Young chemical engineer on cutting edge of organic polymer-based electronics

April 19, 2006
Zhenan Bao
Zhenan Bao holds samples of flexible circuit boards, which combine the useful properties of semiconductors with the versatility of plastics. Bao was named a recipient of a 2006 Sloan Research Fellowship Award.

For most people, a little girl with a lollipop isn't what comes to mind when thinking of a future scientist. When she was just 4 years old, however, Zhenan Bao was conducting her first science experiment at a park in her hometown of Nanjing, China. After handing her a lollipop, Bao's father, a physicist, asked her what would happen if she threw her candy into a nearby lake. Would it sink or float?

"My parents always encouraged me to observe and discover things in everyday life," says Bao, an associate professor of chemical engineering at Stanford University.

"The lollipop didn't sink," she added. "I thought it would."

Thirty years later, her penchant for exploration is inspiring the next generation of would-be scientists. Recipient of a 2006 Sloan Research Fellowship Award and named one of the 100 top young innovators by Technology Review magazine in 2003, Bao focuses her research on using an organic polymer commonly found in Silly Putty to create high-performance transistors, light-emitting diodes and lasers. Bao has helped pioneer the field of organic polymer-based electronics by designing plastic circuit boards that combine the useful properties of semiconductors with the versatility of plastics. Such "flexible electronics" can be used in displays, sensors and solar cells.

Her interest in these unique materials began when she arrived in the United States in 1990 to study chemistry at the University of Chicago. After completing her doctorate in 1995, Bao took a research position at Lucent Technologies' Bell Laboratories in New Jersey.

In her eight years at Bell Labs, Bao published more than 70 papers and filed 40 patents. During that time, she received the Outstanding Young Woman Scientist award from the American Chemical Society and was selected as one of the National Academy of Engineering's Top 100 Young Engineers. Along with her colleagues, she discovered new semiconducting plastics that allowed electrical charge to cruise through thin films at a respectable speed—a huge step toward creating flexible electronics.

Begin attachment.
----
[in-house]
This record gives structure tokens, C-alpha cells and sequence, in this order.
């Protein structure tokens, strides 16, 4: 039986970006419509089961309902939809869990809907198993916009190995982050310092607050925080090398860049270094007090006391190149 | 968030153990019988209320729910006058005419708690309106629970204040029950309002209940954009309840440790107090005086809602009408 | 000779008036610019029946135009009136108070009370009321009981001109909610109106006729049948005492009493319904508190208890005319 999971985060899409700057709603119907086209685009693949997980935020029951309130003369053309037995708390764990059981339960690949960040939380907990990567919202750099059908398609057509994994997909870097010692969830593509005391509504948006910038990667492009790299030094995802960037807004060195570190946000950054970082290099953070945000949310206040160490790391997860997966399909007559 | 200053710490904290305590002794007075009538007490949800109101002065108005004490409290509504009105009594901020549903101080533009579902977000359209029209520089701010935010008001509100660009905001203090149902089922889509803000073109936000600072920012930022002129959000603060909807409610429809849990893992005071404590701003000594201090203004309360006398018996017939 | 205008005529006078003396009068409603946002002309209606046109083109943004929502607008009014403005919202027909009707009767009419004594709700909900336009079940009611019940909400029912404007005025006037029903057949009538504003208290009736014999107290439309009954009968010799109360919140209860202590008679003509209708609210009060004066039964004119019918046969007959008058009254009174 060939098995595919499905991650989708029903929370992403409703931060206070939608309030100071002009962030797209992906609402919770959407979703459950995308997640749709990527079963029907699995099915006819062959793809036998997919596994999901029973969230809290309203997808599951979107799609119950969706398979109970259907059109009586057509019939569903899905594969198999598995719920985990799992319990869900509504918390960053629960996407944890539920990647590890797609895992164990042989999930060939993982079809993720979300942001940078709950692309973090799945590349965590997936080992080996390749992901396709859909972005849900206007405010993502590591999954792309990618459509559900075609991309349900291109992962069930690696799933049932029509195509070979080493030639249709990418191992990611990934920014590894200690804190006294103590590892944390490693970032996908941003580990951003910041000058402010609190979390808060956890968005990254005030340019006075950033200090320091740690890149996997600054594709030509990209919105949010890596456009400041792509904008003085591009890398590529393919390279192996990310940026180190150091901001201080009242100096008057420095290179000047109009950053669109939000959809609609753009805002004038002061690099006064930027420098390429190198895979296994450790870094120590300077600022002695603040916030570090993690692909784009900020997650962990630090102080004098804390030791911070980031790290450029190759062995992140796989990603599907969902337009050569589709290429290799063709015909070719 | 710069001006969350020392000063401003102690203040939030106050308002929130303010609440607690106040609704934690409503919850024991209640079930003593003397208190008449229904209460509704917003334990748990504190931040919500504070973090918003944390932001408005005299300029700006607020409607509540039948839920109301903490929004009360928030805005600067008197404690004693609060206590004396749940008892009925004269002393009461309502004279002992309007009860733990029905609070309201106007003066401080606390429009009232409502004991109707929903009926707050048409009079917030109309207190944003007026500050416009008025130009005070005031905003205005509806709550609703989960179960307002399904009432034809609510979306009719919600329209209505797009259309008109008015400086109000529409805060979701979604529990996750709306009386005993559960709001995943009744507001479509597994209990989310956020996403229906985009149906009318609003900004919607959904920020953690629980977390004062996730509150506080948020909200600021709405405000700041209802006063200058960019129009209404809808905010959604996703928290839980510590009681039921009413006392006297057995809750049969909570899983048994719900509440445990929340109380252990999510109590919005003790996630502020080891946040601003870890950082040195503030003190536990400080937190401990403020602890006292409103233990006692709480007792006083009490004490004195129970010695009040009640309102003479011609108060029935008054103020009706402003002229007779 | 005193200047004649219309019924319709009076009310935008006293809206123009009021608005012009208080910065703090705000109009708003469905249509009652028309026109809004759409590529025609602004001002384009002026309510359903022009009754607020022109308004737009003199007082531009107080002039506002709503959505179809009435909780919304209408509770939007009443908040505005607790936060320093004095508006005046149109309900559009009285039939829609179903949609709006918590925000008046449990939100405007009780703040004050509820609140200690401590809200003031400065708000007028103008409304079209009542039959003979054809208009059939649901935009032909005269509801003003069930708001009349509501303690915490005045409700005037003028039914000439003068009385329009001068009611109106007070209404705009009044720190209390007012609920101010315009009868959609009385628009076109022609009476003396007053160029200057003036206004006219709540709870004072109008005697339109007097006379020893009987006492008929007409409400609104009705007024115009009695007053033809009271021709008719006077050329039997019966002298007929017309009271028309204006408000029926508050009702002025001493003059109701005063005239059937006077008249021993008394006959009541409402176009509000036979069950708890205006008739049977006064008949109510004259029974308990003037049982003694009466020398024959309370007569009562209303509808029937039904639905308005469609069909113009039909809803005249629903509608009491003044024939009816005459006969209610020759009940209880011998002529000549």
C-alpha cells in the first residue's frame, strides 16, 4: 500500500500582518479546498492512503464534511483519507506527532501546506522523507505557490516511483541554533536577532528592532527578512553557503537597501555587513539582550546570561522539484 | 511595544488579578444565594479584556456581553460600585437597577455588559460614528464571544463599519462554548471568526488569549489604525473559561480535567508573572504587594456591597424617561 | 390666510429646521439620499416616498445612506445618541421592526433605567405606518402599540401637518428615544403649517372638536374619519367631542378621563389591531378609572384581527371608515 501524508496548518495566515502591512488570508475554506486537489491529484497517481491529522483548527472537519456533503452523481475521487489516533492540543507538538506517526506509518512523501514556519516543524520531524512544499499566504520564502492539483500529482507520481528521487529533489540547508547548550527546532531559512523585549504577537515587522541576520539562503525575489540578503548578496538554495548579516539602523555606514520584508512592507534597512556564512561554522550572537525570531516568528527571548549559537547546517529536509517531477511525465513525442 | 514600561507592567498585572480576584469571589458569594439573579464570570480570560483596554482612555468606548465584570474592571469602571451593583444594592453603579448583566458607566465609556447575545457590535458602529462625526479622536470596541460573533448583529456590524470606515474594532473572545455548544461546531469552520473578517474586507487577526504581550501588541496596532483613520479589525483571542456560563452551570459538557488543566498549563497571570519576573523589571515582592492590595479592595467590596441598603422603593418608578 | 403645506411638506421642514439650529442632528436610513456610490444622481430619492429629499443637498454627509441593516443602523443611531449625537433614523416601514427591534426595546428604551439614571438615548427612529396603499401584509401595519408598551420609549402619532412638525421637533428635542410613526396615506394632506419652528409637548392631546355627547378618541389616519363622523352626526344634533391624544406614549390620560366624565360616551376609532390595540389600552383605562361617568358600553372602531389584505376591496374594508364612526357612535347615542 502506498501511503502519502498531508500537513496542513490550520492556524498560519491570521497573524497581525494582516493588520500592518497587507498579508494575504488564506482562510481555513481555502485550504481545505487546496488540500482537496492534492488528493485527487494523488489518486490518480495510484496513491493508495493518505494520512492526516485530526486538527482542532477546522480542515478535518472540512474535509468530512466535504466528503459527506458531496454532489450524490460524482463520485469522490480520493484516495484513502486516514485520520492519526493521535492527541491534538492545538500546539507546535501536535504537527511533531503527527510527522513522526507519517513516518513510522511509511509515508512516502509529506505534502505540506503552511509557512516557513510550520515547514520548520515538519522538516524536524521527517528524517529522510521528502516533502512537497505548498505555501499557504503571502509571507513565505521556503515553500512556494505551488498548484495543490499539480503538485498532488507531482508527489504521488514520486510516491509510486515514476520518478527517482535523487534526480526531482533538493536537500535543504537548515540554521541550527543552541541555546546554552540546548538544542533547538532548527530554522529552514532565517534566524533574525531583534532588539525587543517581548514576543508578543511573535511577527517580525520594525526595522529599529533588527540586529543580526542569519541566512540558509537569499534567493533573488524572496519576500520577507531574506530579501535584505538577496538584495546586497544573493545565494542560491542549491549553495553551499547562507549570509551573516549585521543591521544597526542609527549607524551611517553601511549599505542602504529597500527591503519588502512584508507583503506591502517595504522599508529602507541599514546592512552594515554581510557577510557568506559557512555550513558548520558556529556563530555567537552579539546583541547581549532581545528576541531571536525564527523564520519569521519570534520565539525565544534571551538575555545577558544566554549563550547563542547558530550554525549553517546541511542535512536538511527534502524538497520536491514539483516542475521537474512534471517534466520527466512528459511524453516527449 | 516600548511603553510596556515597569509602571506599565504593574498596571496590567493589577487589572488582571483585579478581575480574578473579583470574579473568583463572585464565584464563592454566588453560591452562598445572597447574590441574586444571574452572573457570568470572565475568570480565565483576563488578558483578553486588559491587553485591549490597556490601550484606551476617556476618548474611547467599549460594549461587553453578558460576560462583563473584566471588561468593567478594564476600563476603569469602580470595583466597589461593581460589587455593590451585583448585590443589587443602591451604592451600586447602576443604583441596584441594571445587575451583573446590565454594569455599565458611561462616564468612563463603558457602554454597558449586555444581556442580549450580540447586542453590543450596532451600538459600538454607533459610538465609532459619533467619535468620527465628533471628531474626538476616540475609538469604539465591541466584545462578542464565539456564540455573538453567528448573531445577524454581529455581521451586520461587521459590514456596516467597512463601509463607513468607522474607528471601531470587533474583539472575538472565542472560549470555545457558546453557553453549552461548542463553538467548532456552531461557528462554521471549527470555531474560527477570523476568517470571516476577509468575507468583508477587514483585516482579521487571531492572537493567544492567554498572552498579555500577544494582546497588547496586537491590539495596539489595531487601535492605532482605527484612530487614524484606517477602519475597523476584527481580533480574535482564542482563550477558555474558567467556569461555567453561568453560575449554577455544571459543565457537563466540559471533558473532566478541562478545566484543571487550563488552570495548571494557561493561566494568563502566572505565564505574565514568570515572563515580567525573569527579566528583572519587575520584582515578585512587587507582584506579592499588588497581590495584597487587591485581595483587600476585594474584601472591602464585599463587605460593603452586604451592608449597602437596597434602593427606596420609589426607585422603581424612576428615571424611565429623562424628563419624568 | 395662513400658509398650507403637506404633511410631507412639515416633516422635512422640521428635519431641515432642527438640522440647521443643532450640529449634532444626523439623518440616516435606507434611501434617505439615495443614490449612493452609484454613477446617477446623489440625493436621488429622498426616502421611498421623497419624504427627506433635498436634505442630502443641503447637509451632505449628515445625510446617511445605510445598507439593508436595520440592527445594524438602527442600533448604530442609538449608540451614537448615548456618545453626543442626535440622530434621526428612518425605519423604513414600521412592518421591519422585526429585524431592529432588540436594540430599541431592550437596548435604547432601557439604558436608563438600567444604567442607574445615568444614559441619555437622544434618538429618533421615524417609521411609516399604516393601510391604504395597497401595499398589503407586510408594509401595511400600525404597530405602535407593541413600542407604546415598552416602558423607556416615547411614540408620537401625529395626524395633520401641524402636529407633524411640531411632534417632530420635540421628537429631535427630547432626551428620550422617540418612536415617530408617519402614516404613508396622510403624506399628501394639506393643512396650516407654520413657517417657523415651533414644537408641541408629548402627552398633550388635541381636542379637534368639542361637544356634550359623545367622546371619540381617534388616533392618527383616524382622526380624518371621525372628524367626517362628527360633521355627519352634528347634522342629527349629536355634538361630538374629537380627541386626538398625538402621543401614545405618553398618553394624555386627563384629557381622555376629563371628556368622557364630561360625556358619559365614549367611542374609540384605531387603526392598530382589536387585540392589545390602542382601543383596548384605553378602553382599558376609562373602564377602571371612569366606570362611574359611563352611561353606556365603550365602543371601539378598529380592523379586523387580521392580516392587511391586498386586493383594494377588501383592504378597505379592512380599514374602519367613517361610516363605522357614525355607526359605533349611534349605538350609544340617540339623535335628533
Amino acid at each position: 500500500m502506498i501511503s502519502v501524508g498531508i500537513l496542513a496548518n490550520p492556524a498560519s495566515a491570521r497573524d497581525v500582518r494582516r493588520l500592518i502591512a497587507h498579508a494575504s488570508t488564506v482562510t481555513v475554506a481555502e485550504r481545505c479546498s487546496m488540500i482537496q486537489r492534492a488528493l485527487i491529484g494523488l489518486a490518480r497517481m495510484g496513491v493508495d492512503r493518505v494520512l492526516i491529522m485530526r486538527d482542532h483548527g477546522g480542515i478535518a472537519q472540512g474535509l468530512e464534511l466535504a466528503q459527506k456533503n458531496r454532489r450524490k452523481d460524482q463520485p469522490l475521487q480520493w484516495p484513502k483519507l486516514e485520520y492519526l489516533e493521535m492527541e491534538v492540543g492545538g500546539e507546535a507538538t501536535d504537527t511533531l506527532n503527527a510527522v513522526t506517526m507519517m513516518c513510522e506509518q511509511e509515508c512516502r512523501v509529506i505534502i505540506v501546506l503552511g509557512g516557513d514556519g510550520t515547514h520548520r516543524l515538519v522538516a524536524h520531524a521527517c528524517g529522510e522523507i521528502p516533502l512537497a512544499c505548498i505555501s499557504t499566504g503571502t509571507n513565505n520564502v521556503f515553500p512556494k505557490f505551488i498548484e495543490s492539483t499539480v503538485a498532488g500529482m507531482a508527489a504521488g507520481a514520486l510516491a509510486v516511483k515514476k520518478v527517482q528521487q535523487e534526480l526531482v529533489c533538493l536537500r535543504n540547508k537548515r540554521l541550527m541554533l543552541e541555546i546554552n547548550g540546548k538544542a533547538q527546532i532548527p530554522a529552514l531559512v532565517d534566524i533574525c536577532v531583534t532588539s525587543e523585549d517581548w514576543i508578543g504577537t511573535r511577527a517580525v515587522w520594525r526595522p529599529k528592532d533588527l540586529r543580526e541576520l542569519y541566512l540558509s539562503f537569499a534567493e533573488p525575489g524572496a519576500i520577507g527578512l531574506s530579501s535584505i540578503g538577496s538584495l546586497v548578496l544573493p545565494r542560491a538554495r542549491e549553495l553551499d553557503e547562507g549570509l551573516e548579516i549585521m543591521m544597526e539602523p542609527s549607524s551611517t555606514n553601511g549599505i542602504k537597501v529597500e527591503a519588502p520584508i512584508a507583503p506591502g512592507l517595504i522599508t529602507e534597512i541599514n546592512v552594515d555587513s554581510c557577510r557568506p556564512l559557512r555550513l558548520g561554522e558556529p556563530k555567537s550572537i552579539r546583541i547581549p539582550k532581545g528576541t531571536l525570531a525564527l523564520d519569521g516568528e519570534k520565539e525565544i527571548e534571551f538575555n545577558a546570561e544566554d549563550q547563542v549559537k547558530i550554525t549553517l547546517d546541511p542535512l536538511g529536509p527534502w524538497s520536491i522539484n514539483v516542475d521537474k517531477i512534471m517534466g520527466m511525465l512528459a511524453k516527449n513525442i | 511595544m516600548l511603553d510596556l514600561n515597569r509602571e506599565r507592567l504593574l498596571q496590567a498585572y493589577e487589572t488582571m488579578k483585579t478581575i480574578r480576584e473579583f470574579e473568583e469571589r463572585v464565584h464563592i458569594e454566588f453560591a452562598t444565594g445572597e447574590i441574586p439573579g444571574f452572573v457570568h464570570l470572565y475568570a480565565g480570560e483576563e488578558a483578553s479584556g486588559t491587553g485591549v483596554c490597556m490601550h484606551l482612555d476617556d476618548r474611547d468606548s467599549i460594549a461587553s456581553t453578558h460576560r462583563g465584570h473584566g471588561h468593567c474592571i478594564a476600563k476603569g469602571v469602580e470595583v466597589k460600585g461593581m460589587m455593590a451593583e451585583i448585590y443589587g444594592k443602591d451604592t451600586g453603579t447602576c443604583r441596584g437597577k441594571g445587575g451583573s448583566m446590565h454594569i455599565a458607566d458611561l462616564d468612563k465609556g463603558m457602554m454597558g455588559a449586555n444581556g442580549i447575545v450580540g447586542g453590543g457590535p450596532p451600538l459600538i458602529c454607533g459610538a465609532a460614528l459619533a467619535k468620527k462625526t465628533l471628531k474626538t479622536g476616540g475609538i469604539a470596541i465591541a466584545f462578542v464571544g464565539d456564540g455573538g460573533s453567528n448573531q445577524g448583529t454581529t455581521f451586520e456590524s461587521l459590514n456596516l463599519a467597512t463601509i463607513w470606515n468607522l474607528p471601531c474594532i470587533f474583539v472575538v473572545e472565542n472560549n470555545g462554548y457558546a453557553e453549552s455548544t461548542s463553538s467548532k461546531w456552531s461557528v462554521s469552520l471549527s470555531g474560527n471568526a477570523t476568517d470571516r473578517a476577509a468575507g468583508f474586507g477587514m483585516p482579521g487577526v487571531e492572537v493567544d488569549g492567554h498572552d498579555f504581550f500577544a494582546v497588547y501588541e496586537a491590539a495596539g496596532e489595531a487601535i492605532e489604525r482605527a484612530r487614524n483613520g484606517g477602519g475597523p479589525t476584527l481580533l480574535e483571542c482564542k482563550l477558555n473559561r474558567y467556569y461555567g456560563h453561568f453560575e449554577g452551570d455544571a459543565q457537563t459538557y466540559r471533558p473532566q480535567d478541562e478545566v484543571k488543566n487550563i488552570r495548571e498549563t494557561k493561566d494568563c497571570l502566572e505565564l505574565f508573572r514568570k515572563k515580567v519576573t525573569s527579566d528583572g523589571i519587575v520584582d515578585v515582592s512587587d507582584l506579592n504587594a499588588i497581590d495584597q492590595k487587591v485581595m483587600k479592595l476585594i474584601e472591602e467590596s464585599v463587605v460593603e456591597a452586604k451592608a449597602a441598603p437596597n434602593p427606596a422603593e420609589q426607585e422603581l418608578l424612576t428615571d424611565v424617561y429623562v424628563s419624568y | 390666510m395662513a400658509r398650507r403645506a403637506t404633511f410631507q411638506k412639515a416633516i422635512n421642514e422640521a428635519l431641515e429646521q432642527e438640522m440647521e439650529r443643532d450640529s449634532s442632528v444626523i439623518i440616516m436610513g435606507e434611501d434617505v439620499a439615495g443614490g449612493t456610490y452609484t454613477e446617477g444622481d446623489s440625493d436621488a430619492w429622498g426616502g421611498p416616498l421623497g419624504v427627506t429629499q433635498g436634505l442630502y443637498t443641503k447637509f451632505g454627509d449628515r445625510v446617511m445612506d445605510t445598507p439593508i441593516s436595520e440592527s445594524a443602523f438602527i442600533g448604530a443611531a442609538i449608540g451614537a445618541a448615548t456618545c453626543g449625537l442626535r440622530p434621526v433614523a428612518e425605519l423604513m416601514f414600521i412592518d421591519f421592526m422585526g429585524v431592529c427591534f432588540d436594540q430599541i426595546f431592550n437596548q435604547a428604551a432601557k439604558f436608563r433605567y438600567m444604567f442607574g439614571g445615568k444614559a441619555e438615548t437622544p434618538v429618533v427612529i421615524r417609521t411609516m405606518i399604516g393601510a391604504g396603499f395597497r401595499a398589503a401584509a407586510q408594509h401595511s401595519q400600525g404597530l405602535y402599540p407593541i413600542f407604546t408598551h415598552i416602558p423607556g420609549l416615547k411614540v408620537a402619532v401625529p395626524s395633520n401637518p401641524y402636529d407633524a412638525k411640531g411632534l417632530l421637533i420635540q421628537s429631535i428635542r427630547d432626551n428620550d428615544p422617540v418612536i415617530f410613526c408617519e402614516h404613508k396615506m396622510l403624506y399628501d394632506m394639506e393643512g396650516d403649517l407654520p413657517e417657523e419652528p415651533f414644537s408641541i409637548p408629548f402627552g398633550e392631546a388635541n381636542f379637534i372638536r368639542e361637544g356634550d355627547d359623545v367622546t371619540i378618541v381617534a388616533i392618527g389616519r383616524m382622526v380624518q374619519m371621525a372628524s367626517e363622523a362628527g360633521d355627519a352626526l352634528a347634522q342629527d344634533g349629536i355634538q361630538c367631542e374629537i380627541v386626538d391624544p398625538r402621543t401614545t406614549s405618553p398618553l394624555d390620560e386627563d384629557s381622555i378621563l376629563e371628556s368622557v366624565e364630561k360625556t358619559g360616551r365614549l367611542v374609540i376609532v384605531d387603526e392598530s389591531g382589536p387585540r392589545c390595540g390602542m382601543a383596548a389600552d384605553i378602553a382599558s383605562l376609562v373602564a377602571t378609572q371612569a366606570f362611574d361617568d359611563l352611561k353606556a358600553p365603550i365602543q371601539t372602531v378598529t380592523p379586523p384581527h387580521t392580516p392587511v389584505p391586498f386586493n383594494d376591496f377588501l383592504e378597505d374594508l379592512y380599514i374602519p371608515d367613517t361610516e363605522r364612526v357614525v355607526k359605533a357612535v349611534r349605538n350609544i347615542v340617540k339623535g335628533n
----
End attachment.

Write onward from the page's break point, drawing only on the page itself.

"I learned a lot at Bell Labs—not just the technical aspect, but how to start my independent career," Bao says. After a few years at Bell Labs, she started thinking about making a move to academia. Various universities courted Bao, and she came to Stanford in 2004. "I felt Stanford was the right place because of the excellence across the university," she says. "I knew the interaction potential would be great."

Along with her work on flexible electronics, Bao's group at Stanford is studying polymer-based solar cells, carbon nanotube-based electronics and single-molecule nanoelectronics. She also has started a research collaboration with her husband, Jeff Tok, a biologist at Lawrence Livermore National Laboratory, on DNA-templated nanoelectronics. Her latest study, which appeared in the March 8 issue of the Journal of the American Chemical Society, describes a stamping technique to make thin-film transistors with complex patterns.

Aside from her academic pursuits, Bao was recently named a Stanford Commute Hero, an honor bestowed by the university's Parking and Transportation Services on employees who commute using alternative transportation. She walks the half-hour each way from her home to campus every day.

Bao says that what she likes most about her job is discussing ideas with students and colleagues to find new directions for her work. Her research group, located in the Stauffer III building, consists of five undergraduate students, 11 graduate students, six postdoctoral scholars and two visiting engineers. Postdoctoral scholar Jason Locklin says Bao is a great mentor. "She allows us the freedom and actually encourages the exploration of our own ideas even when they appear to be unrelated to current funded group projects," he says.

Echoing her parents' enthusiasm for science, Bao encourages her daughter to explore and discover through experiments of her own. "I try to do the same for my daughter, things like dipping her blue marker pen into water followed by a yellow marker pen to make water turn green," Bao says. "She may not know the exact meaning of 'experiments,' but she always says experiments are fun."

Source: Stanford University, by Aditi Risbud

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